Throughout mythology, there have always been bizarre creations, amalgamations of disparate elements that should never be able to exist together. The part-man, part-bull Minotaur; the part human, part horse Centaur; the complete mishmash of animal parts that is the Griffin. Compelling for their juxtaposition of animal parts, these creatures have captured man’s imagination. In music, rarely does such an incongruous hydra come about, fusing completely disparate elements into one living, breathing, beautiful creature.
Oak is Keeping is one such hydra.
With a body sturdily composed of riff-heavy, bass massive Black Sabbath, a brain derived from the harmonious melodies of the Beatles, and two thunderous paws, one crafted from Seattle grunge a la Alice in Chains, the other bearing the beefy imprint of swirling psychedelia, and a tail composed of the best distillation of post punk indy rock, Oak is Keeping is a band to capture the imagination.
And once they've captured you, they hang onto for dear life, ensnaring you into their drooling maw and carrying you off into a mythical sky of fierce, chugging, yet infinitely melodic and listenable rock and roll. Anyone who calls this stoner rock is stoned. Go beyond the power of the Sabbath riffs, lose yourself on the magic carpet ride that is the melody, sing along to the sweetness of the harmony vocals, marvel into the Alice-drops-down-the-rabbit hole psychedelic madness, that swirls and dances, yet never loses itself in its own madness. Melodic Psych? The Black Beatles? Who cares what you call it, labels are for small minds, and this music is all about expanding minds, erasing boundaries, exploding dimensions.. In the end, it’s just rock and roll and it’s simply marvelous.
“SiNk,” feedbacks and thunders it’s way into your consciousness before dropping into the mother of all Alice in Chains riffs, just as quickly to mutate into a snarling, beastly ugly Sabbath thud. Heavy? Hell yes, but it’s not metal. No way. Listen to the vocals as they come on, incredibly smooth, yet still impassioned. And what’s that he’s singing? By God, it’s a true melody, deep and, dare I say it, lovely. A melody that could easily grace one of the latter Beatles albums, married to the density of a Sabbath plodding footstep. Stuttering guitars, layered harmony vocals. Damn, what is this. It’s not prog, but it’s complex. It’s not metal, but it’s ominous and heavy. It’s not pop, but I’m singing along, joyfully, my soul rising with the soaring chorus. It’s a bowl-full of contradictions all thrown together, and I got me a spoon and I’m digging right in.
If “SiNk” didn’t fully ensnare me in the Oak is Keeping lair, “No Kiss,” completed the capture. Big, choppy riffs, stop and start like the thundering step of a mythological creature. Stepping heavy, plodding closer. Alice in Chains sounds heavier here, in the use of harmony vocals, the rising crescendo of the vocal bridge, the tone of angst as they sing, “They say that animals need their space/inside we’re cannibals/the human race/cut off our nose to spite our face.” But then that chorus comes along, as sweet and addictive as pop. Vocals soaring to higher registers, smoothly, melodically. The Oak is Keeping Griffin lives, many different parts all living together in perfect harmony.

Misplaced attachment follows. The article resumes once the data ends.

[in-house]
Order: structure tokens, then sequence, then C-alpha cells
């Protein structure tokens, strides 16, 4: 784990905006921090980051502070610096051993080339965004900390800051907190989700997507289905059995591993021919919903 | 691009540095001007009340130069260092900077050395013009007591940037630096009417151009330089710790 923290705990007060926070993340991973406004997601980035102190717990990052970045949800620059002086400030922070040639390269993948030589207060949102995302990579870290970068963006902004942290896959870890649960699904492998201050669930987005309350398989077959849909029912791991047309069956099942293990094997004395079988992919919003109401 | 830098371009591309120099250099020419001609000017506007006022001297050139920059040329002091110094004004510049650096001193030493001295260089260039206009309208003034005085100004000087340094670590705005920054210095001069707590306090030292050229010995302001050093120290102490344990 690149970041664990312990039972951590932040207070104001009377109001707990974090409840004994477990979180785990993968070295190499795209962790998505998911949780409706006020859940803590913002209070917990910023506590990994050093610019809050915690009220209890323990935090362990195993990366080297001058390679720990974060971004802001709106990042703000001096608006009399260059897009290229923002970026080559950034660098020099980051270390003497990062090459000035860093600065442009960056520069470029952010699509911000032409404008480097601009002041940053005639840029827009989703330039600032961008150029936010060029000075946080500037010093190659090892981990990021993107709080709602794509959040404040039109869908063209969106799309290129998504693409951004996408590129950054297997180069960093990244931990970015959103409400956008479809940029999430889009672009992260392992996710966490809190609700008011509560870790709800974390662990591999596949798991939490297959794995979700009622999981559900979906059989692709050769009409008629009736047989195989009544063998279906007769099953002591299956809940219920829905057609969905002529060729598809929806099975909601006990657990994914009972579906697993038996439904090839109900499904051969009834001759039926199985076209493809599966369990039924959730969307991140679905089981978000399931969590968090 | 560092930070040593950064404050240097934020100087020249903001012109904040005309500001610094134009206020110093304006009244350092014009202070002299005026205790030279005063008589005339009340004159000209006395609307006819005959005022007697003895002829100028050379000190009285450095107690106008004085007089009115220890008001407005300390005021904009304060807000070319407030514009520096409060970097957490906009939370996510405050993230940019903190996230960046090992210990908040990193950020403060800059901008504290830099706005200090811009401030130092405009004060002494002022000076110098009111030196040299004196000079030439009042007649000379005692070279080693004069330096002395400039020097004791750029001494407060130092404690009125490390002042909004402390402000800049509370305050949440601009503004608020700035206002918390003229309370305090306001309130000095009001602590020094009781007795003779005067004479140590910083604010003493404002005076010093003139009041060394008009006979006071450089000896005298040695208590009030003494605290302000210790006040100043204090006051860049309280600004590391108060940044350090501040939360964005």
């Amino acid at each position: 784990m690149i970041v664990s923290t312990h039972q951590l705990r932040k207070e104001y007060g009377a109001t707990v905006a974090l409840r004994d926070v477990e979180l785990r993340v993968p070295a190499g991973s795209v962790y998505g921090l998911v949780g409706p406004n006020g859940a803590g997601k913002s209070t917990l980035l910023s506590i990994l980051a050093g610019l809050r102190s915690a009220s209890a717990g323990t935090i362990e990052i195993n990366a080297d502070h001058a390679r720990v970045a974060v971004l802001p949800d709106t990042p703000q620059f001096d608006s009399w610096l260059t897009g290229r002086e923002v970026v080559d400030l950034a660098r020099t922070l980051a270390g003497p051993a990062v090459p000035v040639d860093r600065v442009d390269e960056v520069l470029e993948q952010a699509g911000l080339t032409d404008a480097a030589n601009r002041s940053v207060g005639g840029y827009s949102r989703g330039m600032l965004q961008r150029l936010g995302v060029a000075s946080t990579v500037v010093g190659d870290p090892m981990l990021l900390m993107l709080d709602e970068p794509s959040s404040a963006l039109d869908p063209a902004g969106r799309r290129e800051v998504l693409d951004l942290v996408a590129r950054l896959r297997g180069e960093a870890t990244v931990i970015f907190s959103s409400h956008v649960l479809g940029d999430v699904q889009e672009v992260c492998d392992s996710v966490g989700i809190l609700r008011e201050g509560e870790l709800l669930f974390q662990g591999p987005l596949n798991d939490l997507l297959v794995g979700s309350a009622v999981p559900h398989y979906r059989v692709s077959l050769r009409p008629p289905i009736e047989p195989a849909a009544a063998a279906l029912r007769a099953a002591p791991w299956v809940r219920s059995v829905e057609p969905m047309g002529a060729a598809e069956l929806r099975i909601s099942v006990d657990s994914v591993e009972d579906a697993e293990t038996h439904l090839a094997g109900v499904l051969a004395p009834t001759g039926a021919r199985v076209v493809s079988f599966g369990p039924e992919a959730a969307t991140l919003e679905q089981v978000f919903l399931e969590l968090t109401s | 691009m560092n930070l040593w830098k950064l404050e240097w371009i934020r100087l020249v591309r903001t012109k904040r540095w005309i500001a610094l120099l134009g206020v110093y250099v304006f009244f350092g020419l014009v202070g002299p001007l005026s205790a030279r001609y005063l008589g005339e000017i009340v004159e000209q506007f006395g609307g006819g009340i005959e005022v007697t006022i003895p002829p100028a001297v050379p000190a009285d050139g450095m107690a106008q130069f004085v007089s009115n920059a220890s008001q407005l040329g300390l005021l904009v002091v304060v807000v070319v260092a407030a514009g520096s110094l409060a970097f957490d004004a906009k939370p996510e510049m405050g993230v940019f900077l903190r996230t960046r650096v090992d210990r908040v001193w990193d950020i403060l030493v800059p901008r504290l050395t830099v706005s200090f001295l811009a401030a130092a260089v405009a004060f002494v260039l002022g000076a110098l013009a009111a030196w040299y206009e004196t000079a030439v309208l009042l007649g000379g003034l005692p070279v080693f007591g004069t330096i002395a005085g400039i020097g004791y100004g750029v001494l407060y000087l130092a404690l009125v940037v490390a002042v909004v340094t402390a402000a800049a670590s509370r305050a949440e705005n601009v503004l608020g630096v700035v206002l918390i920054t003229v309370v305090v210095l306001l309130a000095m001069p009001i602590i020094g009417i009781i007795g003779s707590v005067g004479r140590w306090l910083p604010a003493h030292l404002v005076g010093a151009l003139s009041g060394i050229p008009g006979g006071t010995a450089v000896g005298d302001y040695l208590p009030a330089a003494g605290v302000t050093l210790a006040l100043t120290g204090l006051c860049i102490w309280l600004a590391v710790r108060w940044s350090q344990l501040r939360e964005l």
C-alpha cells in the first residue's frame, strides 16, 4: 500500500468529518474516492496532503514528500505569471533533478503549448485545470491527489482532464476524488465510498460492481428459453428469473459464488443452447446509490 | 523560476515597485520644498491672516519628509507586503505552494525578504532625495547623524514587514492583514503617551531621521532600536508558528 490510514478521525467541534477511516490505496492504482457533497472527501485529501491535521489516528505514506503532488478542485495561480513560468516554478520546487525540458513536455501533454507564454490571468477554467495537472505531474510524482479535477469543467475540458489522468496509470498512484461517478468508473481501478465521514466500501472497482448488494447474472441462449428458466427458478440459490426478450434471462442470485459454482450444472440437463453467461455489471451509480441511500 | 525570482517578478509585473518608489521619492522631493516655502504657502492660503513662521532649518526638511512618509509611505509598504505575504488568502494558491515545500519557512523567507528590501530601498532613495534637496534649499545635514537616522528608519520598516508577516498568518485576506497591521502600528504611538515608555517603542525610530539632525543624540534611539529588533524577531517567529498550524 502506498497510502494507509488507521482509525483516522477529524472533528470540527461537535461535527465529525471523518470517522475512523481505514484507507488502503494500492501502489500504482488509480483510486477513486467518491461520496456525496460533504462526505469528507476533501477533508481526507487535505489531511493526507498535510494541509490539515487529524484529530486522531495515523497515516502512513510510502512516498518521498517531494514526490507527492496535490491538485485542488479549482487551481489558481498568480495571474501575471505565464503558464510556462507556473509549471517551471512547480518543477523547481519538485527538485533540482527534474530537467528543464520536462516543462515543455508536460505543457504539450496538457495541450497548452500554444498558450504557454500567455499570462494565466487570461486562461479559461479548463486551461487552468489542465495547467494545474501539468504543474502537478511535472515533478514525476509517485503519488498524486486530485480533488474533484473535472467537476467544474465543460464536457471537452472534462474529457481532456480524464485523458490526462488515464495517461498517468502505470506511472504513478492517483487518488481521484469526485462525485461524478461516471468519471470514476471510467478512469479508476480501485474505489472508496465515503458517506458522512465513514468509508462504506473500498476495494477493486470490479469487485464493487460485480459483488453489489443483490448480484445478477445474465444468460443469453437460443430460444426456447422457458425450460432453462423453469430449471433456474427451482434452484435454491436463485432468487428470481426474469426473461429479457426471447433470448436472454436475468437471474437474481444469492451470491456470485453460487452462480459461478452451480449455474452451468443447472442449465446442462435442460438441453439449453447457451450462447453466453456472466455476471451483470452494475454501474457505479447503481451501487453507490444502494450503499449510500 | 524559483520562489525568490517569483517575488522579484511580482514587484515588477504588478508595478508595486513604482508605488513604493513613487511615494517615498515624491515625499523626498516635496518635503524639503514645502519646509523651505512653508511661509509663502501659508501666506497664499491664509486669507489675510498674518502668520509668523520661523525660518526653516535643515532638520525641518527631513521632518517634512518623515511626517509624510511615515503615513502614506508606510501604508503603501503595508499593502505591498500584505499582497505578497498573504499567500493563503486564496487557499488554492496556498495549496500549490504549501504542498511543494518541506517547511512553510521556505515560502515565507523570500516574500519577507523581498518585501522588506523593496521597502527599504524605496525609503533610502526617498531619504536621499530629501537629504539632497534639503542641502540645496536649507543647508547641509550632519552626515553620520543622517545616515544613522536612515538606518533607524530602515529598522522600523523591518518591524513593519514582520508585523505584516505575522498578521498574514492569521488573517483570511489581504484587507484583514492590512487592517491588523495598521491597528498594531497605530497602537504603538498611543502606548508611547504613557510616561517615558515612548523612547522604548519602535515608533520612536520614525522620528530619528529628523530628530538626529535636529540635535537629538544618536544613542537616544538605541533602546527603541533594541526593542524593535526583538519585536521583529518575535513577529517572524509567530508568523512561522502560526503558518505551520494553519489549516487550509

Then “How We Treat Girls,” swings into gear throwing me for another, glorious, swirling ride into unexpected territory. The guitar tone here is pure indy rock, perhaps like the tone that we’d always hope The Killers would one day find. Sabbath is gone, instead the guitars shimmer and shine, the bass runs high up the neck, the vocals ride an intense melody highlighted by a hook destined to reside for years in my brain. The chorus is another masterwork of melody, a stark contradiction to the lyrics that spit and snarl with sarcasm and snot. More than any other, this song runs back to the past, like Spirit or Love, or some other psychedelic pop band that captured lighting in a bottle.
Getting the picture. This beast shouldn’t live, it shouldn’t exist, and it definitely shouldn’t be so compelling. Check out the knock em dead chorus of “Tell Me These Things,” with it’s choppy “Stab me in the front/don’t stab me in the back/stab me in the front/use a dull blade,” lyric. Not something you expect to find yourself singing out loud at two in the morning, but there it is. Arm it with an ugly Sabbath riff that mutates into a near Lizzy guitar attack, ending in a swirling maelstrom of double-fisted piano and you’ve got another winner. “Tempt,” then takes all this mythological fusing of elements and creates a beast that will forever exist in it’s own universe. Charging harmony guitar launches things forward into a neo Alice in Chains riff . . . but it’s not. The guitars swirl too much, like who? Early Cult maybe? I don’t know, but I do know that it moves quickly into a grungy chorus, before the whole thing builds and builds to . . a total drop out of all that is heavy. Suddenly the guitars are gone, piano trods delicately, the vocals floating into a psychedelic Beatles melody, for two measures before the guitars roar back, heavier than before. If this is an acid trip it’s one for the ages. Harmonics sing and dance. Counter vocals leak from separate earphone channels. Guitars swirl. Where is reality? Where is my desk? Who am I? Oh, yeah, I’m Racer, and I’m listening to some seriously intense, fantastically wild stuff. And the ride in this animal style is just beginning.
Come join me.